I’ve been making things happen with considerable energy for the past 6 years. I founded the Goldfield Ensemble in 2011 and in addition to our chamber music concerts, we’ve created collaborative events, education projects and enjoy imaginative programming. We’ve played at St Johns Smith Square, Kings College Chapel, HCMF, Kings Place and many UK festivals. We held the first Artistic Residency at Stapleford Granary. We’ve commissioned new works (Arlene Sierra, Kathy Hinde, Robin Holloway) and we partnered with the Wellcome Trust and sculptor Simeon Nelson to create an audio-visual event called Anarchy in the Organism. Last year we toured our RITUAL IN TRANSFIGURED TIME programme with Langham Research Centre – a bringing-together of old and new technology, sound and film, conventional and self-made instruments.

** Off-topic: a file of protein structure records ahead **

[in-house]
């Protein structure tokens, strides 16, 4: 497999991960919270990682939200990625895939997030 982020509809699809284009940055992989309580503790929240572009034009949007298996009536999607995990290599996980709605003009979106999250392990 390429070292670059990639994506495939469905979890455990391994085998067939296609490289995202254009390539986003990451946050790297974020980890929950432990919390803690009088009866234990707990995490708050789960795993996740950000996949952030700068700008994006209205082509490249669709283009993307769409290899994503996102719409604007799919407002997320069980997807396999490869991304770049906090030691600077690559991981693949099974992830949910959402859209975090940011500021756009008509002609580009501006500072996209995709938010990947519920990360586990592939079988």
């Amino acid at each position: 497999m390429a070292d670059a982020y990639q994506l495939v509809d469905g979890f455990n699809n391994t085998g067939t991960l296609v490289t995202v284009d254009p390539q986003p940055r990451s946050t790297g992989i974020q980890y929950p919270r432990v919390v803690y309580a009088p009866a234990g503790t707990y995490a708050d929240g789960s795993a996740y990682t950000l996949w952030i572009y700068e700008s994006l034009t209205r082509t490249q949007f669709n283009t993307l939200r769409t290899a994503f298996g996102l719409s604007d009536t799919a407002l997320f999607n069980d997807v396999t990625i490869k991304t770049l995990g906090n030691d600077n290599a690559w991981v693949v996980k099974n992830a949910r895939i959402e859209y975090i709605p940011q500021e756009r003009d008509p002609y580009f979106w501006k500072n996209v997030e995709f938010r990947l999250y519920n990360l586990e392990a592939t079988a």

The Goldfield Ensemble is now resident ensemble within Goldfield Productions, a charitable incorporated organisation. I’m the Artistic Director of Goldfield Productions who exist to create adventures in sound for everyone, to transform the everyday into the extraordinary and reawaken our ears. Our next touring production is set for 2018; more details soon.
I moved into production in 2012 when I produced an opera for chamber music ensemble Okeanos. Tokaido Road (composed by Nicola LeFanu) is a touring chamber opera that combines two cultures – Western and Japanese – and five art forms in a 60 minute time frame. We wanted to make opera that would fit any space, any place and explored what was really happening when the two cultures met in an artistic framework. Our London premiere took place at Milton Court theatre. Our largest venue was the 2-acre Great Court of the British Museum. Our smallest was a remote 13th century church in the Cheviot Hills. With a combined opera and outreach audience of around 9000, this critically acclaimed production more than achieved what it set out to do.